• General
  • Diode as polarity protector and rectifier
  • Freewheeling diode
  • Technical operation of the diode

A diode is added to many electronic circuits, for example as a rectifier in an alternator or radio, or as a freewheeling diode on a coil. On this page the operation and the various functions are discussed.

Diode as polarity protector and rectifier:
The diode in a system provides rectification. The flow can only go in one direction and is blocked in the opposite direction. This is made clear in the image below. This is often done to protect components against incorrect connection (as a so-called polarity protector, when switching + and -). If the power supply and ground on a component are reversed, the diodes internally ensure that the voltage is held back to prevent, for example, the printed circuit board from being damaged.

The following figure below shows the basic function. Diode D1 is conductive, D2 is reversed. It's easy to remember that in the direction the arrow points, the current flows. At D1, the current is passed and the lamp reaches L1. The lamp will now light up. The lamp L2 does not, because this diode is reversed. Instead of a lamp as in this example, it can be all kinds of components that can be irreparably damaged when connecting.

Diodes are also used in dynamos for rectification. AC voltage is generated in a dynamo, which must be converted to DC voltage. This is made possible by using multiple diodes (on the diode bridge). For more information about the diodes as rectifiers in an alternator, see the chapter rectifying diodes on the page dynamo.

Freewheeling diode:
A high voltage is generated in a coil, such as a coil in an ignition coil. The voltage flowing through the coil is turned on and off by the transistor. However, when the transistor no longer conducts (the current supplied to the base is switched off), the coil is still full of residual energy. The coil is not capable of being 'empty' immediately after switching off the transistor. An induction voltage is always released after switching off, which can be many times higher than the on-board voltage of 14 volts.

The result is that the transistor remains switched on as a result of this induction voltage. Due to this inductance the coil keeps the transistor conducting, even if it is switched off (on the base of the transistor).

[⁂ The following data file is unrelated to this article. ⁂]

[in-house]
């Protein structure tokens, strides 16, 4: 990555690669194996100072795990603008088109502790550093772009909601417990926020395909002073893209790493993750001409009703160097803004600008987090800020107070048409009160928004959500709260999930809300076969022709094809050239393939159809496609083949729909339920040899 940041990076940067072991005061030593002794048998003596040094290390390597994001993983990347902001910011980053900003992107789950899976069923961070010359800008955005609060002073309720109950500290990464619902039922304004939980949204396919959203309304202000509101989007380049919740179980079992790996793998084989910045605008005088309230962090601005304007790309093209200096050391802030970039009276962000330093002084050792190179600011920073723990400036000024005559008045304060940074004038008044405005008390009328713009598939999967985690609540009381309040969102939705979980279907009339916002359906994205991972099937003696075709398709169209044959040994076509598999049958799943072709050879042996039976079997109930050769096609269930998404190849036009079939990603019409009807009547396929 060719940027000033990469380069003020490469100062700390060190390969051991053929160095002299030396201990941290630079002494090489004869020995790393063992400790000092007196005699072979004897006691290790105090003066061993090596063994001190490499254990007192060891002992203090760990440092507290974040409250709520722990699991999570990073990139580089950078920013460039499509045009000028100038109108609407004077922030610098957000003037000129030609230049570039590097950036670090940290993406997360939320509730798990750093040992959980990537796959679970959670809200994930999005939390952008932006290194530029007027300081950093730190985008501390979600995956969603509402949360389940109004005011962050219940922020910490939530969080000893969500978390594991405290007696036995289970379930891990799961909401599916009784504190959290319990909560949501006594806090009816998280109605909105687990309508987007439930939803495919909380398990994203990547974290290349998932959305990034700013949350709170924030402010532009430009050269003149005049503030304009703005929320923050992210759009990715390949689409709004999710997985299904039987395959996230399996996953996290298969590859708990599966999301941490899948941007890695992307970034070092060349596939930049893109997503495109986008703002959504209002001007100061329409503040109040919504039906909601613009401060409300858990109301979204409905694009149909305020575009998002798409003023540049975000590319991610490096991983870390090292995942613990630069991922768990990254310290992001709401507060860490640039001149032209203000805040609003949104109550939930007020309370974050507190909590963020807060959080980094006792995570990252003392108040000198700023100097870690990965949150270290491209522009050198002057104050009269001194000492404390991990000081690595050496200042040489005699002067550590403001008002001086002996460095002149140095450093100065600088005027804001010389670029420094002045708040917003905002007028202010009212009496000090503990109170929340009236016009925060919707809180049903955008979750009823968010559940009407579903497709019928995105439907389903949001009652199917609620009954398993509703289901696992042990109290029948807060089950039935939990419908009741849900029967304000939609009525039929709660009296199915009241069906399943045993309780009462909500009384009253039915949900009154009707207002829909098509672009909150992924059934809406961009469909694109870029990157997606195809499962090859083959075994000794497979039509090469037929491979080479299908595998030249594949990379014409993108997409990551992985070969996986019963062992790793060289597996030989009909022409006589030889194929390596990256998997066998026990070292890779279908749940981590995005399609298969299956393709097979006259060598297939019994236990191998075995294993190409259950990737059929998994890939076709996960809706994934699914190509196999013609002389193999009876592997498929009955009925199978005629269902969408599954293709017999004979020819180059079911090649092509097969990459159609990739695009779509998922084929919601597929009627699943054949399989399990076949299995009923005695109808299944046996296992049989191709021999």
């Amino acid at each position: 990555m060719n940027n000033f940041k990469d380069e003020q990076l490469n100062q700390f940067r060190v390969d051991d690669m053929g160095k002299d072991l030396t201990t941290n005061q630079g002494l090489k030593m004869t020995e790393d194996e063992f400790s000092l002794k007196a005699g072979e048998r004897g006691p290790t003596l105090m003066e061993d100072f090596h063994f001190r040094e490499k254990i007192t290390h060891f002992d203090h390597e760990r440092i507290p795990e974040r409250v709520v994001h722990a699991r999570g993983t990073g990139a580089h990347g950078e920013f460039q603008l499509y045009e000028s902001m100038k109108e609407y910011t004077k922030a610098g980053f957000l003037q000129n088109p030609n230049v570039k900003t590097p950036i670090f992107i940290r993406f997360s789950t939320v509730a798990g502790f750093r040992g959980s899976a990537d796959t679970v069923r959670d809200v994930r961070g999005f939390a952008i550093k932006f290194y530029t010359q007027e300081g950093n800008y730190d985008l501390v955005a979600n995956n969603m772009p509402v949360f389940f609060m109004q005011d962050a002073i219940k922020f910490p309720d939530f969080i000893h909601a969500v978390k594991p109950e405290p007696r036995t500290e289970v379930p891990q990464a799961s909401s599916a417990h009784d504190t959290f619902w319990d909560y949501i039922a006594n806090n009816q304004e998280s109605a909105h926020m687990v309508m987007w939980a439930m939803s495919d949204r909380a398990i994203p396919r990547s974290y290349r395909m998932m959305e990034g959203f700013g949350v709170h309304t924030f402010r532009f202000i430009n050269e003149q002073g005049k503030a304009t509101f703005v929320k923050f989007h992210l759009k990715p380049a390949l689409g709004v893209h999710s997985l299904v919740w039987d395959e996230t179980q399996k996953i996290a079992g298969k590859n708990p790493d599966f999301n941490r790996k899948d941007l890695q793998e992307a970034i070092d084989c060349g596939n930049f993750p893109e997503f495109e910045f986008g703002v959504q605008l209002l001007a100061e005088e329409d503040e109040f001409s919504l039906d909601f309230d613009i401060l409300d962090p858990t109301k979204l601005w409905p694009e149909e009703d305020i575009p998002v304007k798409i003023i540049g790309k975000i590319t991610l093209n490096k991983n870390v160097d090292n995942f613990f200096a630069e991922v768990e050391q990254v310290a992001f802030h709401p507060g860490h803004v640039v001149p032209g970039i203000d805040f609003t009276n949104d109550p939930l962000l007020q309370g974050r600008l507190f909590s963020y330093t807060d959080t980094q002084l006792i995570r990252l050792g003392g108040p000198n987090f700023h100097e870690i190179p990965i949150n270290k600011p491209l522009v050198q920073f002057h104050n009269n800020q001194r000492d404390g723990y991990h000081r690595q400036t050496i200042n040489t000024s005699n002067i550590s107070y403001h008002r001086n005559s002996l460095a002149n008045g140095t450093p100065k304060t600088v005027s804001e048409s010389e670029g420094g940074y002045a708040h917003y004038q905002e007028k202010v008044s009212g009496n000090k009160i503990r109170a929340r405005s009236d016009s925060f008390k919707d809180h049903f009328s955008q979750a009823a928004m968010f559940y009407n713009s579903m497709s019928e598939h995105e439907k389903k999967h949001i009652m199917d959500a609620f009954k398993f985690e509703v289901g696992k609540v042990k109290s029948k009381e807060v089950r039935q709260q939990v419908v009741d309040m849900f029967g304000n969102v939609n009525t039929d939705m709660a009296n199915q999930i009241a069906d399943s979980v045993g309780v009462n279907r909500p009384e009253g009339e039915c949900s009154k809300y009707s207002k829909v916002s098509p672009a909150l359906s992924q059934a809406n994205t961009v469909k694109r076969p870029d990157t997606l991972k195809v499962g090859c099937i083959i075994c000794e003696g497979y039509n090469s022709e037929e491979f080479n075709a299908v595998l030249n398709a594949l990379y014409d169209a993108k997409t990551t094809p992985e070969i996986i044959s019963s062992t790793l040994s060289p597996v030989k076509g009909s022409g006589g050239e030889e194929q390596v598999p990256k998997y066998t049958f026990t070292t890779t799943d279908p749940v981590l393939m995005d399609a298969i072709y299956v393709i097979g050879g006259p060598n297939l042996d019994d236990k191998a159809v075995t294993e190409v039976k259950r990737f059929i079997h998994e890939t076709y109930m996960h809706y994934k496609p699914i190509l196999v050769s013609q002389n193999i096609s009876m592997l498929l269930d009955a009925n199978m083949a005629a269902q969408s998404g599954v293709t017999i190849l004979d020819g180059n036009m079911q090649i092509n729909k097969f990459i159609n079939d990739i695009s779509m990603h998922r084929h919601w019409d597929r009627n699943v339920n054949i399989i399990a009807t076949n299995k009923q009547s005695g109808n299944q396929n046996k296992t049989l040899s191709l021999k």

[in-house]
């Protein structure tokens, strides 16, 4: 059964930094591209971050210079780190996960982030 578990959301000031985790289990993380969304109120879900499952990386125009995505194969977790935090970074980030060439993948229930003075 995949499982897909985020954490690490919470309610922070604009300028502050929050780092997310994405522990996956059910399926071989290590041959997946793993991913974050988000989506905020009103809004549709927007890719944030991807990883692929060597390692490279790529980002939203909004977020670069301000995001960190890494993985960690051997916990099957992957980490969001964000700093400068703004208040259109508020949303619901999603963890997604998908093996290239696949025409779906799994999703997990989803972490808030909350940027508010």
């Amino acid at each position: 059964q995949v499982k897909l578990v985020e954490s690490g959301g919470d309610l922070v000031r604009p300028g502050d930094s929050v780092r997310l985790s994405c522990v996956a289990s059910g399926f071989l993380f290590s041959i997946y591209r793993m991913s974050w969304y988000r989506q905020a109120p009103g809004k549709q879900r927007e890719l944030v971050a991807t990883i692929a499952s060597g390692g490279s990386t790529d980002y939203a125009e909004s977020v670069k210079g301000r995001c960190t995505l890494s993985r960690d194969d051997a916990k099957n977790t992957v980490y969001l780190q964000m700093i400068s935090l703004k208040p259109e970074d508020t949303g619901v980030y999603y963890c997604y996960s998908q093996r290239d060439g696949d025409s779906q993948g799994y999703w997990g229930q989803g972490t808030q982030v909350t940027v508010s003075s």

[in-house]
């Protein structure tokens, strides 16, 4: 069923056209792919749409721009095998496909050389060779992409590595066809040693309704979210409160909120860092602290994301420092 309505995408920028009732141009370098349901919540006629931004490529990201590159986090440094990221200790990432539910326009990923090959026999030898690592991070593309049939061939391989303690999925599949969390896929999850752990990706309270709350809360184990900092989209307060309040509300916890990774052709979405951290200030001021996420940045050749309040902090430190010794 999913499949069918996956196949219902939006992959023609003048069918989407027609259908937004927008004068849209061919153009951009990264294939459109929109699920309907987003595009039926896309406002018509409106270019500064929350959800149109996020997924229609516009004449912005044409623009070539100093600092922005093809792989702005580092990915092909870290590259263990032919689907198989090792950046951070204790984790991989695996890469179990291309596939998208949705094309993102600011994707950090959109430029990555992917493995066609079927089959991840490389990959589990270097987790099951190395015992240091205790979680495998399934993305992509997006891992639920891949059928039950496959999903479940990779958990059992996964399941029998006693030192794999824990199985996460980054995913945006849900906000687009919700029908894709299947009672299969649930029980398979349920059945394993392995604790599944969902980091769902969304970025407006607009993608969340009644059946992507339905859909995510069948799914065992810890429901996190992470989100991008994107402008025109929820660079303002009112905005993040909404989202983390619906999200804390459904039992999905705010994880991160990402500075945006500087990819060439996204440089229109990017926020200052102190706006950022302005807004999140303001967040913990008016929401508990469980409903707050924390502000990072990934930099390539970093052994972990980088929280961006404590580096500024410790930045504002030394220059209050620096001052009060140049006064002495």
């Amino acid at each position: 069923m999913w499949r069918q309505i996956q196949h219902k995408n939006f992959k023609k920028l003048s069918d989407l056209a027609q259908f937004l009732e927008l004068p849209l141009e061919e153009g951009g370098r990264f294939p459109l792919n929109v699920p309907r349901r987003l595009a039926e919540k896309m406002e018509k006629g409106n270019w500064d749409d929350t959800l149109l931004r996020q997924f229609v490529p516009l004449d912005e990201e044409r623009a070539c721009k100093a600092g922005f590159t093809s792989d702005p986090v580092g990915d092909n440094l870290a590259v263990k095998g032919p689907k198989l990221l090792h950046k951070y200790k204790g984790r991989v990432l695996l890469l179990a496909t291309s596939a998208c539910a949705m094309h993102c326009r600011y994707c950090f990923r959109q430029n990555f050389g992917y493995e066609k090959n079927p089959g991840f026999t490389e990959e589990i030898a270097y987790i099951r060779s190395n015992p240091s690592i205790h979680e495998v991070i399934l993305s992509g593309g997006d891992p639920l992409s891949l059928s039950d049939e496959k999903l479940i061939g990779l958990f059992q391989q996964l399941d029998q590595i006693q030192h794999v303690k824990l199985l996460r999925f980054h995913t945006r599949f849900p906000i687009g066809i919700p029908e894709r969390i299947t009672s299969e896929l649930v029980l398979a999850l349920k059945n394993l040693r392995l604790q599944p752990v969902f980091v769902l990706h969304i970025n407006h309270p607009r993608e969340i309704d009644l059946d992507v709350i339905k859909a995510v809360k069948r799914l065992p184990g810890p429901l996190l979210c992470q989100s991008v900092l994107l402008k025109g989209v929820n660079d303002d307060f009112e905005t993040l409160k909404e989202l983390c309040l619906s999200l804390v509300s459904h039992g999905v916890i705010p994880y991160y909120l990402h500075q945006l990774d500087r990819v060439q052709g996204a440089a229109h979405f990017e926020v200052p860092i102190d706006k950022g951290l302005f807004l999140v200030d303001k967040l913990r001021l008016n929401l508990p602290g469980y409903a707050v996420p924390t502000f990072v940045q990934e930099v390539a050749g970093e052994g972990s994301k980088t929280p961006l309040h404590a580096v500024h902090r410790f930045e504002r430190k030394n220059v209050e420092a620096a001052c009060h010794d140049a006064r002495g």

To prevent this, a freewheeling diode is added to the system. Now when the transistor switches off, the induction voltage flows through the freewheeling diode to the positive terminal of the coil. Since the induction voltage now no longer reaches the transistor, it remains turned off.

Technical operation of a diode:
A diode consists of a plate of Positive silicon and a plate of Negative silicon. The plates contain holes with positive ions and negative electrons. These move as the flow direction changes.
These P and N silicon plates are placed against each other. The current goes from positive to negative (forward direction). If the flow is from negative to positive (blocking direction), this is stopped. The images below show how this is done:

Blocking direction:
In the picture below, the diode is reversed. For example, the – is now connected to a voltage source and the + to ground. The diode now ensures that no current flows from – to +.
The negative electrons have now all moved to the plate with the Negative silicon. The plate with the positive silicon, so with the positive ions, does not conduct. The “holes” are empty, so that no conduction and therefore no current transfer can take place.

Forward direction:
The current goes from + to -, so in the picture from left to right. The positive electrons and the negative electrons are mixed. The holes at P are now filled by the negative electrons, so a conductive effect is created (the forward direction). There is, however, a loss of voltage, because a hindrance still occurs (the passage is not completely clear). This voltage is called the diffusion voltage and is always about 0,7 volts.

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